[16] URI.  It also only works if every outbound proxy knows how to
      route requests to a proxy that can reach emergency services since
      tel URIs.  The SIP URI proposed here only requires a user's home
      domain to be appropriately configured.
   sip:sos@domain Earlier work had defined a special user identifier,
      sos, within the caller's home domain in a SIP URI, for example,  This approach had the advantage that dial
      plans in existing user agents could probably be converted to
      generate such a URI and that only the home proxy for the domain
      has to understand the user naming convention.  However, it
      overloads the user part of the URI with specific semantics rather
      than being opaque, makes routing by the outbound proxy a special
      case that does not conform to normal SIP request-URI handling
      rules and is SIP-specific.  The mechanism also does not extend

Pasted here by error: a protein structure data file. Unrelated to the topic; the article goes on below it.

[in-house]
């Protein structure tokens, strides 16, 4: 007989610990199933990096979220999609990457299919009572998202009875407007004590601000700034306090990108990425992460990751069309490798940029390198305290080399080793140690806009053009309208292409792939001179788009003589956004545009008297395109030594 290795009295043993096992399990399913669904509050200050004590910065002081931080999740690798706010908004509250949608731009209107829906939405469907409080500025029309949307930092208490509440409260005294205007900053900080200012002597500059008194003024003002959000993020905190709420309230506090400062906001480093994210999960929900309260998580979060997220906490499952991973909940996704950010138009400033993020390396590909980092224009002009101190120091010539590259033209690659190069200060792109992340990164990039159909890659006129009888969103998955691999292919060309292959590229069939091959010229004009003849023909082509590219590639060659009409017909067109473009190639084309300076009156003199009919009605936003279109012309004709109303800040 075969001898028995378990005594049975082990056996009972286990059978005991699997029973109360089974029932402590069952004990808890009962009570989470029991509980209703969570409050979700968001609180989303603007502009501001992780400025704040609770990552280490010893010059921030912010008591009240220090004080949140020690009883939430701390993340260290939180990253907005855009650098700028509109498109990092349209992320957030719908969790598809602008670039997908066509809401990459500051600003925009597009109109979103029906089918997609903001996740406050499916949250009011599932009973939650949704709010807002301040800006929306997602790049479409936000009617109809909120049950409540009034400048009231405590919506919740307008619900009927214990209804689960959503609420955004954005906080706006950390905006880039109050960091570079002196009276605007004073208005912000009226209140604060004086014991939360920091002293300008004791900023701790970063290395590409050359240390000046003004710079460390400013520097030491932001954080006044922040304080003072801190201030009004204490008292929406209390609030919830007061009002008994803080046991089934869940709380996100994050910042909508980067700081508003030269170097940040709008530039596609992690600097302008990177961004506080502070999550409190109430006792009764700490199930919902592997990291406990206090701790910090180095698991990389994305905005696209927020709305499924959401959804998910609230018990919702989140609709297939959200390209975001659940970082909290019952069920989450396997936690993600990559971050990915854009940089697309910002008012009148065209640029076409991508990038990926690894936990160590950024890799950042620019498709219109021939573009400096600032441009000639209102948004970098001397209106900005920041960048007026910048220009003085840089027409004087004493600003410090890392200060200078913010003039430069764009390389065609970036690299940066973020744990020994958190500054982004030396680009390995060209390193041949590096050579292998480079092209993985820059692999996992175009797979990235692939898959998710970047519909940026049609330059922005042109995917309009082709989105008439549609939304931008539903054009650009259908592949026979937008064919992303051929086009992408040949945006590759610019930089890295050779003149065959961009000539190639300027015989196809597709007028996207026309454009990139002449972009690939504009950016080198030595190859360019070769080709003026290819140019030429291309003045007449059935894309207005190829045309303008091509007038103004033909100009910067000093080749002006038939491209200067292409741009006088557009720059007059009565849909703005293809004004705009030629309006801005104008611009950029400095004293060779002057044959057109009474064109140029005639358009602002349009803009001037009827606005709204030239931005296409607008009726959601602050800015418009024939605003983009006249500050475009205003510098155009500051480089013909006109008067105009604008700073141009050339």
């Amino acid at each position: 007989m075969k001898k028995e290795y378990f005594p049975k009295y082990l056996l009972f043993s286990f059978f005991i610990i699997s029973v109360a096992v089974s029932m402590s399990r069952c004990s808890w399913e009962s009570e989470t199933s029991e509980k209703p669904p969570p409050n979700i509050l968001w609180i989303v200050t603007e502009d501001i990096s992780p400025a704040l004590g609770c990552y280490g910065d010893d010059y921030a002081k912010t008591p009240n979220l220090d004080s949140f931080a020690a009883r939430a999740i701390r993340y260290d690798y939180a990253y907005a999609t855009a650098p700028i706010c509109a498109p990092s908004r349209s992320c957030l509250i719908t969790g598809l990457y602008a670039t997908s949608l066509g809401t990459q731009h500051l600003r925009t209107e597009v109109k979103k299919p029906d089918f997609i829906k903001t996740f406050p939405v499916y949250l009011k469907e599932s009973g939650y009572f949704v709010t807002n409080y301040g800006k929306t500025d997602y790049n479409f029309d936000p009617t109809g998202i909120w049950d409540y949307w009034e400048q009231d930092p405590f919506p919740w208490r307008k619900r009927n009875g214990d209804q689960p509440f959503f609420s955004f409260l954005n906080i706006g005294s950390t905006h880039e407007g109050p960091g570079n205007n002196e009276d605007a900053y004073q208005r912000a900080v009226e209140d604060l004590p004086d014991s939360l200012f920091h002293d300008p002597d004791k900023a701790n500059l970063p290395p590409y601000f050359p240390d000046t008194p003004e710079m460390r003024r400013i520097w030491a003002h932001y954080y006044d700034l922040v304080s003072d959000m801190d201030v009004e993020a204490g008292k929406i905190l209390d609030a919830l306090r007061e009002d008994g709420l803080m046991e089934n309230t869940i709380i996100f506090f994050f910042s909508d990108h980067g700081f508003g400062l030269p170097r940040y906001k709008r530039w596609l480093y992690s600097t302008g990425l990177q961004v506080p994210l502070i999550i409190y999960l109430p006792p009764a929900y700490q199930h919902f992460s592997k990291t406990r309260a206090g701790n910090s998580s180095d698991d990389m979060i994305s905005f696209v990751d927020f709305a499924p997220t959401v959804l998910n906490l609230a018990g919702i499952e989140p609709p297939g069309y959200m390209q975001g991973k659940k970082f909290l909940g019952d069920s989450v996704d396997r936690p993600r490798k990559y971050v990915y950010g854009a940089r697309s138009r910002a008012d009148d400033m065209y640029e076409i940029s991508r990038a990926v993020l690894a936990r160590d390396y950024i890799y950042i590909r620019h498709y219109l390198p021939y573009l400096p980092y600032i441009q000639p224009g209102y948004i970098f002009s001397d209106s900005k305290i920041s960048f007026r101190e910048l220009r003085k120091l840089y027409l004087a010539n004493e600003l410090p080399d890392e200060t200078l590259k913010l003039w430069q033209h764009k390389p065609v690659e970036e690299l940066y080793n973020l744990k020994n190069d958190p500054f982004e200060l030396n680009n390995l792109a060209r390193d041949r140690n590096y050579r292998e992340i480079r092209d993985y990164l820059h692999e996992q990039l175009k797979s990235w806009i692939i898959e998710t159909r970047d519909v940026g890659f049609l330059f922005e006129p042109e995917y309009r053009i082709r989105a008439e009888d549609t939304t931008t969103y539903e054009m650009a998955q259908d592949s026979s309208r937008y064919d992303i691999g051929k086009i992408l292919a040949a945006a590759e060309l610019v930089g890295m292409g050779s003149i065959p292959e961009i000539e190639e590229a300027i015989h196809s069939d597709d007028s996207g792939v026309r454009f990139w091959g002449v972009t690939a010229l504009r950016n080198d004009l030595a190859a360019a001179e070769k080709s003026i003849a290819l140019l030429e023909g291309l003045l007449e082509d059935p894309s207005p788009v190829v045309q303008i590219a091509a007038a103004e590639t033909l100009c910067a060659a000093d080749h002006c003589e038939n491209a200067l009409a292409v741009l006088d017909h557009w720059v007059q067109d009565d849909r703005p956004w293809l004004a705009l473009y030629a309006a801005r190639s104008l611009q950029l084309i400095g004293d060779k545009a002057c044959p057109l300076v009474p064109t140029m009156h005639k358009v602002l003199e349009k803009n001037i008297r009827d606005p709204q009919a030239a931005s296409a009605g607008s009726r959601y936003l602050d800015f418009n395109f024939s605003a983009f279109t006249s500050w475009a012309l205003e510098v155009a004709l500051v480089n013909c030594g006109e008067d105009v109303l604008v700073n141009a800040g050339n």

readily to other services.
   SIP URI user parameter: One could create a special URI, such as "aor-
      domain;user=sos".  This avoids the name conflict problem, but
      requires mechanism-aware user agents that are capable of emitting
      this special URI.  Also, the 'user' parameter is meant to describe
      the format of the user part of the SIP URI, which this usage does
      not do.  Adding other parameters still leaves unclear what, if
      any, conventions should be used for the user and domain part of
      the URL.  Neither solution is likely to be backward-compatible
      with existing clients.
   Special domain: A special domain, such as "" could be
      used to identify emergency calls.  This has similar properties as
      the "tel:sos" URI, except that it is indeed a valid URI.  To make
      this usable, the special domain would have to be operational and
      point to an appropriate emergency services proxy.  Having a
      single, if logical, emergency services proxy for the whole world
      seems to have undesirable scaling and administrative properties.

Appendix B.  Acknowledgments

   This document is based on discussions with Jonathan Rosenberg and
   benefitted from the comments of Benja Fallenstein and Leslie Daigle.